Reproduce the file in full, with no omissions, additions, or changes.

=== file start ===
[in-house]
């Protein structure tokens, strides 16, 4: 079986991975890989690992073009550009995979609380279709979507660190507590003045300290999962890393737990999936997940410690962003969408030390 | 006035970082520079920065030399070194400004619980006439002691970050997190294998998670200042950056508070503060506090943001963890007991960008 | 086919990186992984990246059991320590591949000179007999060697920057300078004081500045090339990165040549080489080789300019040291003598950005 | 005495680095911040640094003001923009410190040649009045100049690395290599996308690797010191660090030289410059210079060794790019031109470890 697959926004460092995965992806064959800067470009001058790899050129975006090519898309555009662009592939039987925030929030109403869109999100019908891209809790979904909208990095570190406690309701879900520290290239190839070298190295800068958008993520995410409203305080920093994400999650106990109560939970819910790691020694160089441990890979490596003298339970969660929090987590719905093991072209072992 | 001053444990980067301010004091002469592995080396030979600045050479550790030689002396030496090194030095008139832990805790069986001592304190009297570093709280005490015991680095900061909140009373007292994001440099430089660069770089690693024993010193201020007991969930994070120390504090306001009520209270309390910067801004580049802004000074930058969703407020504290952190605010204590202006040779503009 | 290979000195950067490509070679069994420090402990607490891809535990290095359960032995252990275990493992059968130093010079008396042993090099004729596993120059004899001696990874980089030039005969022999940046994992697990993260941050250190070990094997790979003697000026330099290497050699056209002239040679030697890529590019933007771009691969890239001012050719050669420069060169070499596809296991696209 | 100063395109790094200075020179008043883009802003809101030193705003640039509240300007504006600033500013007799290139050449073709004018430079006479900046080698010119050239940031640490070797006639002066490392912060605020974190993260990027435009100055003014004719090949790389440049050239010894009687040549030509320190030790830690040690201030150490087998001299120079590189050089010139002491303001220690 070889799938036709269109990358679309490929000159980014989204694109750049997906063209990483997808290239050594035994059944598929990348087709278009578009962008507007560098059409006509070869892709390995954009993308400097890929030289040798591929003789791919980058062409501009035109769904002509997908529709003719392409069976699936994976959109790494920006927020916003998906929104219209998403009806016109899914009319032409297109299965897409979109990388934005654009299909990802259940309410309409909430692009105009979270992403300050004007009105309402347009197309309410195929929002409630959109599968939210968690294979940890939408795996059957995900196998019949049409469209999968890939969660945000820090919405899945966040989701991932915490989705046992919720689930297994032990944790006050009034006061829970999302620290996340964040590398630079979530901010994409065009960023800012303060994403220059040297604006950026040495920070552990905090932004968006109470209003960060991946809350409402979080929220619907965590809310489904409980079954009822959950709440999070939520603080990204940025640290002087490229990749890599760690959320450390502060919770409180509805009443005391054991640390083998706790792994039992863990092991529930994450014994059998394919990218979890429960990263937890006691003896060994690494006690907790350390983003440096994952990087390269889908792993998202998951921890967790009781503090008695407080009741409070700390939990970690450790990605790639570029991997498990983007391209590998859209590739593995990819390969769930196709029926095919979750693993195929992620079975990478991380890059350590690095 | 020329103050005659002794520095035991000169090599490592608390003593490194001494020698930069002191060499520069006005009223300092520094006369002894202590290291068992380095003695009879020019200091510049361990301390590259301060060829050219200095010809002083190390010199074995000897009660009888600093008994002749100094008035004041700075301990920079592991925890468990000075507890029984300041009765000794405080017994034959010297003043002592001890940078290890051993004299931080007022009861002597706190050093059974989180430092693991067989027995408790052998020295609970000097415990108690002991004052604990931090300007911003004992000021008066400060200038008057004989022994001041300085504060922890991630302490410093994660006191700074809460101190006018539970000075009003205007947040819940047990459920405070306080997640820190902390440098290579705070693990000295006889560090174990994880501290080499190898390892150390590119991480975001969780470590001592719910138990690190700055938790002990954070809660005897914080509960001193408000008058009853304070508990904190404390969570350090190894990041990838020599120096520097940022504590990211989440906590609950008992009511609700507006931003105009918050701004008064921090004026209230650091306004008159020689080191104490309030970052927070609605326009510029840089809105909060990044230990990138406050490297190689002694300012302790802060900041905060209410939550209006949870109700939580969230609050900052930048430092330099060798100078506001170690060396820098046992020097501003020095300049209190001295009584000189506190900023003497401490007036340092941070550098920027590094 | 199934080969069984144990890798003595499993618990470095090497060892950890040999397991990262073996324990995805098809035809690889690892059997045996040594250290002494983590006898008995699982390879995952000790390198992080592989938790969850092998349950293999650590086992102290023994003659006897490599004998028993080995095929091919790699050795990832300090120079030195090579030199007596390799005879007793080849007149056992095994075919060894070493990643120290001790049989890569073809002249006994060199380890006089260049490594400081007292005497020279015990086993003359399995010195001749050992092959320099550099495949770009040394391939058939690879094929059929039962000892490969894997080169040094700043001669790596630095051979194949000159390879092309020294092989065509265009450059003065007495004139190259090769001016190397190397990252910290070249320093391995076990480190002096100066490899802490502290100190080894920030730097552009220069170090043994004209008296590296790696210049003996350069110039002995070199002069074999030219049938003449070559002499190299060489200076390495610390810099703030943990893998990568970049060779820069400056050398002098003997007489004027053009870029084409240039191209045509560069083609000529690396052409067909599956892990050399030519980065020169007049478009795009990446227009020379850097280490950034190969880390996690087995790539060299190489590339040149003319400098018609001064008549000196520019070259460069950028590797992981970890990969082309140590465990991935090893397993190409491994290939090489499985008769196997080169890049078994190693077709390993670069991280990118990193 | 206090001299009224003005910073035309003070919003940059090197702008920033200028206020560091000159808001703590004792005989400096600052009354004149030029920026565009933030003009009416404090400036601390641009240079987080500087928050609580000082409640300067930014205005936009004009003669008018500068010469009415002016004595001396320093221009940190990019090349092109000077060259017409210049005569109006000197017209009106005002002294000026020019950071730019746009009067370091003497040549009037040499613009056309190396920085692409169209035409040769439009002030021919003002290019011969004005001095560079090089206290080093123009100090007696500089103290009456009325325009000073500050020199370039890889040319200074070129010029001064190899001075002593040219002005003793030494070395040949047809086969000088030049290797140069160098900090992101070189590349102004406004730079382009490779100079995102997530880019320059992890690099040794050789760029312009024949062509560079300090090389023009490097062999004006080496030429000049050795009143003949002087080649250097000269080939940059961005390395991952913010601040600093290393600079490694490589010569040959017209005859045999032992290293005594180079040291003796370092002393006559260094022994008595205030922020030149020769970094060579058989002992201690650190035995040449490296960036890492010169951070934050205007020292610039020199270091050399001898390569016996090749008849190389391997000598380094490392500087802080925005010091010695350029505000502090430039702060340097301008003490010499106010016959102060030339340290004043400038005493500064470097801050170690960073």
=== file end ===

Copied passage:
[in-house]
């Protein structure tokens, strides 16, 4: 079986991975890989690992073009550009995979609380279709979507660190507590003045300290999962890393737990999936997940410690962003969408030390 | 006035970082520079920065030399070194400004619980006439002691970050997190294998998670200042950056508070503060506090943001963890007991960008 | 086919990186992984990246059991320590591949000179007999060697920057300078004081500045090339990165040549080489080789300019040291003598950005 | 005495680095911040640094003001923009410190040649009045100049690395290599996308690797010191660090030289410059210079060794790019031109470890 697959926004460092995965992806064959800067470009001058790899050129975006090519898309555009662009592939039987925030929030109403869109999100019908891209809790979904909208990095570190406690309701879900520290290239190839070298190295800068958008993520995410409203305080920093994400999650106990109560939970819910790691020694160089441990890979490596003298339970969660929090987590719905093991072209072992 | 001053444990980067301010004091002469592995080396030979600045050479550790030689002396030496090194030095008139832990805790069986001592304190009297570093709280005490015991680095900061909140009373007292994001440099430089660069770089690693024993010193201020007991969930994070120390504090306001009520209270309390910067801004580049802004000074930058969703407020504290952190605010204590202006040779503009 | 290979000195950067490509070679069994420090402990607490891809535990290095359960032995252990275990493992059968130093010079008396042993090099004729596993120059004899001696990874980089030039005969022999940046994992697990993260941050250190070990094997790979003697000026330099290497050699056209002239040679030697890529590019933007771009691969890239001012050719050669420069060169070499596809296991696209 | 100063395109790094200075020179008043883009802003809101030193705003640039509240300007504006600033500013007799290139050449073709004018430079006479900046080698010119050239940031640490070797006639002066490392912060605020974190993260990027435009100055003014004719090949790389440049050239010894009687040549030509320190030790830690040690201030150490087998001299120079590189050089010139002491303001220690 070889799938036709269109990358679309490929000159980014989204694109750049997906063209990483997808290239050594035994059944598929990348087709278009578009962008507007560098059409006509070869892709390995954009993308400097890929030289040798591929003789791919980058062409501009035109769904002509997908529709003719392409069976699936994976959109790494920006927020916003998906929104219209998403009806016109899914009319032409297109299965897409979109990388934005654009299909990802259940309410309409909430692009105009979270992403300050004007009105309402347009197309309410195929929002409630959109599968939210968690294979940890939408795996059957995900196998019949049409469209999968890939969660945000820090919405899945966040989701991932915490989705046992919720689930297994032990944790006050009034006061829970999302620290996340964040590398630079979530901010994409065009960023800012303060994403220059040297604006950026040495920070552990905090932004968006109470209003960060991946809350409402979080929220619907965590809310489904409980079954009822959950709440999070939520603080990204940025640290002087490229990749890599760690959320450390502060919770409180509805009443005391054991640390083998706790792994039992863990092991529930994450014994059998394919990218979890429960990263937890006691003896060994690494006690907790350390983003440096994952990087390269889908792993998202998951921890967790009781503090008695407080009741409070700390939990970690450790990605790639570029991997498990983007391209590998859209590739593995990819390969769930196709029926095919979750693993195929992620079975990478991380890059350590690095 | 020329103050005659002794520095035991000169090599490592608390003593490194001494020698930069002191060499520069006005009223300092520094006369002894202590290291068992380095003695009879020019200091510049361990301390590259301060060829050219200095010809002083190390010199074995000897009660009888600093008994002749100094008035004041700075301990920079592991925890468990000075507890029984300041009765000794405080017994034959010297003043002592001890940078290890051993004299931080007022009861002597706190050093059974989180430092693991067989027995408790052998020295609970000097415990108690002991004052604990931090300007911003004992000021008066400060200038008057004989022994001041300085504060922890991630302490410093994660006191700074809460101190006018539970000075009003205007947040819940047990459920405070306080997640820190902390440098290579705070693990000295006889560090174990994880501290080499190898390892150390590119991480975001969780470590001592719910138990690190700055938790002990954070809660005897914080509960001193408000008058009853304070508990904190404390969570350090190894990041990838020599120096520097940022504590990211989440906590609950008992009511609700507006931003105009918050701004008064921090004026209230650091306004008159020689080191104490309030970052927070609605326009510029840089809105909060990044230990990138406050490297190689002694300012302790802060900041905060209410939550209006949870109700939580969230609050900052930048430092330099060798100078506001170690060396820098046992020097501003020095300049209190001295009584000189506190900023003497401490007036340092941070550098920027590094 | 199934080969069984144990890798003595499993618990470095090497060892950890040999397991990262073996324990995805098809035809690889690892059997045996040594250290002494983590006898008995699982390879995952000790390198992080592989938790969850092998349950293999650590086992102290023994003659006897490599004998028993080995095929091919790699050795990832300090120079030195090579030199007596390799005879007793080849007149056992095994075919060894070493990643120290001790049989890569073809002249006994060199380890006089260049490594400081007292005497020279015990086993003359399995010195001749050992092959320099550099495949770009040394391939058939690879094929059929039962000892490969894997080169040094700043001669790596630095051979194949000159390879092309020294092989065509265009450059003065007495004139190259090769001016190397190397990252910290070249320093391995076990480190002096100066490899802490502290100190080894920030730097552009220069170090043994004209008296590296790696210049003996350069110039002995070199002069074999030219049938003449070559002499190299060489200076390495610390810099703030943990893998990568970049060779820069400056050398002098003997007489004027053009870029084409240039191209045509560069083609000529690396052409067909599956892990050399030519980065020169007049478009795009990446227009020379850097280490950034190969880390996690087995790539060299190489590339040149003319400098018609001064008549000196520019070259460069950028590797992981970890990969082309140590465990991935090893397993190409491994290939090489499985008769196997080169890049078994190693077709390993670069991280990118990193 | 206090001299009224003005910073035309003070919003940059090197702008920033200028206020560091000159808001703590004792005989400096600052009354004149030029920026565009933030003009009416404090400036601390641009240079987080500087928050609580000082409640300067930014205005936009004009003669008018500068010469009415002016004595001396320093221009940190990019090349092109000077060259017409210049005569109006000197017209009106005002002294000026020019950071730019746009009067370091003497040549009037040499613009056309190396920085692409169209035409040769439009002030021919003002290019011969004005001095560079090089206290080093123009100090007696500089103290009456009325325009000073500050020199370039890889040319200074070129010029001064190899001075002593040219002005003793030494070395040949047809086969000088030049290797140069160098900090992101070189590349102004406004730079382009490779100079995102997530880019320059992890690099040794050789760029312009024949062509560079300090090389023009490097062999004006080496030429000049050795009143003949002087080649250097000269080939940059961005390395991952913010601040600093290393600079490694490589010569040959017209005859045999032992290293005594180079040291003796370092002393006559260094022994008595205030922020030149020769970094060579058989002992201690650190035995040449490296960036890492010169951070934050205007020292610039020199270091050399001898390569016996090749008849190389391997000598380094490392500087802080925005010091010695350029505000502090430039702060340097301008003490010499106010016959102060030339340290004043400038005493500064470097801050170690960073």